If you told me at age ten that I would have a bad case of ‘sardine obsession’ in my twenties, I would have laughed in your face AND rolled my eyes. ‘Sardines are gross!’ I would have told you. But here I am, finding sneaky ways to bring sardines up in conversation, looking up sardine recipes at work and enjoying them for more lunches and dinners than I’d care to say. For anyone who aligns with my ten year old self, let me tell you, they really aren’t gross at all. In fact, they are quite delicious, versatile, healthy and cheap (and sustainable and low in mercury content)! Canned sardines are not overly salty or fishy, like anchovies, and actually taste more like a mild canned tuna. Grilled fresh sardines are also delicious but this post focuses on these, which I found in the grocery store:
I love smoked fish. When I was a kid, my Dad, on occasion, would bring home smoked tuna from the local seafood store. While I wouldn’t have touched sardines with ten foot pole at that time, I was totally into this smoked tuna. Now that I know I like sardines, I knew I would love these too.
I think my original obsession began with the No Reservations ‘Brittany’ episode where Tony eats sardines that are jarred standing up in oil. I never thought preserved fish could be gourmet or elegantly prepared or special in any way- until I watched this episode.
And here I am, obsessing about a can of fish. Anyway, I ate them on water crackers with fresh squeezed lemon, fresh cilantro and a squeeze of sriracha. It was great.
Tomorrow I will try them on a toasted bagel with olive oil and capers. Yum.
This recipe is borrowed from one of my favorite brunch restaurants in the whole world, The Friendly Toast in Portsmouth, New Hampshire. They serve up piping hot, oniony home fries with some of the best egg scrambles I’ve ever had, all with tattooed, surly service in a warehouse space doused with kitsch overload (we’re talking mechanical leopards, garage sale oil paintings and metallic vinyl tables and chairs). The absolute standout of their offerings, however, is their Orleans Fries. I would (and have) considered a weekend trip up to Portsmouth just for these fries. As that’s not exactly the most practical of plans, I make them on occasion at home and everyone who has tasted them agrees: the combination is a little wacky but they are ooh so very good. I was lucky enough to receive some organic gold sweet potatoes in my farm share this week:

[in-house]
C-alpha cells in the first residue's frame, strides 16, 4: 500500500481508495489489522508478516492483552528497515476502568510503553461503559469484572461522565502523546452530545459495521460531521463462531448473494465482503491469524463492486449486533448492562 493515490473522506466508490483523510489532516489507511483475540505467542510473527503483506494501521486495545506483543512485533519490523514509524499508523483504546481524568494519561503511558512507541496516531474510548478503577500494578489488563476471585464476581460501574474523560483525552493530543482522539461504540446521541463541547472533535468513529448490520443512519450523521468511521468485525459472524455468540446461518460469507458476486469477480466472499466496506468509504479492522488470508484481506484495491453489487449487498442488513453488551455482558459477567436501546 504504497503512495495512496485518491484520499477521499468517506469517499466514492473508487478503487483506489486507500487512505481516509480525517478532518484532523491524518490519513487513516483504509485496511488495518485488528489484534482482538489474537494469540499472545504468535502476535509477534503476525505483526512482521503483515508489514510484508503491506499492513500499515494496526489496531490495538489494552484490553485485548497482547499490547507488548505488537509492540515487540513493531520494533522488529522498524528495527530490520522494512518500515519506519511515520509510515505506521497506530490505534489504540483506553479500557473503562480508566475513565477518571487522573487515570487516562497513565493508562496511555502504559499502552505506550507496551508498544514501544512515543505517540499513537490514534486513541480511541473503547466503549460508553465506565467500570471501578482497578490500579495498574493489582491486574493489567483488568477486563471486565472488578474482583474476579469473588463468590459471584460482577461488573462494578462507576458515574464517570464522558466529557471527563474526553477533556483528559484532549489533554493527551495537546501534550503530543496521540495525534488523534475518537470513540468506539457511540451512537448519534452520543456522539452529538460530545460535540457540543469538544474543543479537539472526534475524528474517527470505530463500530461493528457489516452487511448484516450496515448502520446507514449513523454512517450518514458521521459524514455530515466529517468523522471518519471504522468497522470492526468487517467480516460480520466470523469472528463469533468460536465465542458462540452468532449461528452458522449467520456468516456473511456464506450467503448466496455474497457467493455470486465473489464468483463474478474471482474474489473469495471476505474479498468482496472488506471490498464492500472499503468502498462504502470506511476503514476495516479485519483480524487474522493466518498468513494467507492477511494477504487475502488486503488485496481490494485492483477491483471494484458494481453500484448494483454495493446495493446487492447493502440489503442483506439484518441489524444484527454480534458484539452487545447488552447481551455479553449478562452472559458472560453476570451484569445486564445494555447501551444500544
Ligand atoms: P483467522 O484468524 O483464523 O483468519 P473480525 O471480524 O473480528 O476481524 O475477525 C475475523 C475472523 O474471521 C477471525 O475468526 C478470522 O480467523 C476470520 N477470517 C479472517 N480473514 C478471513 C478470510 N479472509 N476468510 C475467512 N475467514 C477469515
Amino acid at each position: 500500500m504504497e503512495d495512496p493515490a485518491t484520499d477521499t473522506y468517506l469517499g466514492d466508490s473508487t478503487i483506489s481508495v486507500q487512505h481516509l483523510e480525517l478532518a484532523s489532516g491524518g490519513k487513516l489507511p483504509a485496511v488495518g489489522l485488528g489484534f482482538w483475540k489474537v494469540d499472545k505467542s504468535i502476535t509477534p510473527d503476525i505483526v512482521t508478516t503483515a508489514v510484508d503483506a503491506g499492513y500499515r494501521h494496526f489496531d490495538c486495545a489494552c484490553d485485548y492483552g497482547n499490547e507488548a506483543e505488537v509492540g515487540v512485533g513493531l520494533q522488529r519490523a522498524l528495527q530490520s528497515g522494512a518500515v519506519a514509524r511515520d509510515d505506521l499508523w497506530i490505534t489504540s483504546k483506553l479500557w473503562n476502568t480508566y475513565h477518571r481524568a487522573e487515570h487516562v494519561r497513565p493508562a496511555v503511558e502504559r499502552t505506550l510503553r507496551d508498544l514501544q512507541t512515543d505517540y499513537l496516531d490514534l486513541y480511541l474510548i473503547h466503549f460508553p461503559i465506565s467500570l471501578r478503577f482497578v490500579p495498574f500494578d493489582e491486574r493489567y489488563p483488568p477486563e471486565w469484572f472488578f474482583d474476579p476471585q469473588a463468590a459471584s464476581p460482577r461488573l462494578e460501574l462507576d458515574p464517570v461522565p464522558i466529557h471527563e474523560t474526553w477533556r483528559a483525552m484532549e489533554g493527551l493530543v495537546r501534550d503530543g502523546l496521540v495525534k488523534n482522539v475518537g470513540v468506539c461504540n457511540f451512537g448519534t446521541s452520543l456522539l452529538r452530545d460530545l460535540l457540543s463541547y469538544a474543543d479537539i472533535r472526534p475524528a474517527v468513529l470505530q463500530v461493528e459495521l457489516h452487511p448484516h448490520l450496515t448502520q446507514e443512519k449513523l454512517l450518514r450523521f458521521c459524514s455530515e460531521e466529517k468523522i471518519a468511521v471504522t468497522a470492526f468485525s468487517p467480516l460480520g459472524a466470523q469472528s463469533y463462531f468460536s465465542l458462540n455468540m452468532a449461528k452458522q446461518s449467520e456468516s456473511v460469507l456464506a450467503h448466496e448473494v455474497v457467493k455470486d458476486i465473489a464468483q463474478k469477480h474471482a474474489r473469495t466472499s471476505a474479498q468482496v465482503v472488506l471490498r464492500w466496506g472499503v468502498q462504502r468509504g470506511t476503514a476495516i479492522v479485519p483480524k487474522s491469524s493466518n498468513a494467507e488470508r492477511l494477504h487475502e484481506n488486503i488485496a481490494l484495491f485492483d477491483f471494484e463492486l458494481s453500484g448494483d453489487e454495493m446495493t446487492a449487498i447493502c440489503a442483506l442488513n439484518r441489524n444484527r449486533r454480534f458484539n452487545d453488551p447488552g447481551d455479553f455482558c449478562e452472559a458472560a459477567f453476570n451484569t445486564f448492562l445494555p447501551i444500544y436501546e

Fresh Sweet Potatoes from Lancaster Farm Fresh
Saturday Afternoon Sweet Potato Chips
Preheat oven to 415 degrees. Wash sweet potatoes thoroughly, scrubbing when necessary. Trim bad spots with a knife. I like to leave the skin on, but feel free to remove it with a vegetable peeler. Cut sweet potatoes into very thin, chip-like slices. It’s my thought that one person can eat 3/4 to 1 large potato’s worth of chips, so buy potatoes accordingly. Coat a baking sheet in olive oil (I use a spray). Arrange the potato slices in a single layer on the tray and coat them with another light layer of oil. This will help them get crispy but saves the calories, effort and clean-up of deep frying, which is how The Friendly Toast does it. Bake the chips in the oven for about 30 minutes, flipping them after 20 minutes. When they have browned, toss them on a plate or in a bowl with a teaspoon or so of brown sugar. The hot potatoes will melt the brown sugar into gooey goodness. Add a few dashes of Tobasco sauce and keep it near by if you want more heat. Serve with a dollop of sour cream and enjoy. The combination of sweet, spicy and cool creaminess is unique, delicious and easy to make at home. I suggest you try the originals at The Friendly Toast if you ever find yourself in Portsmouth- it’s an experience not to be missed!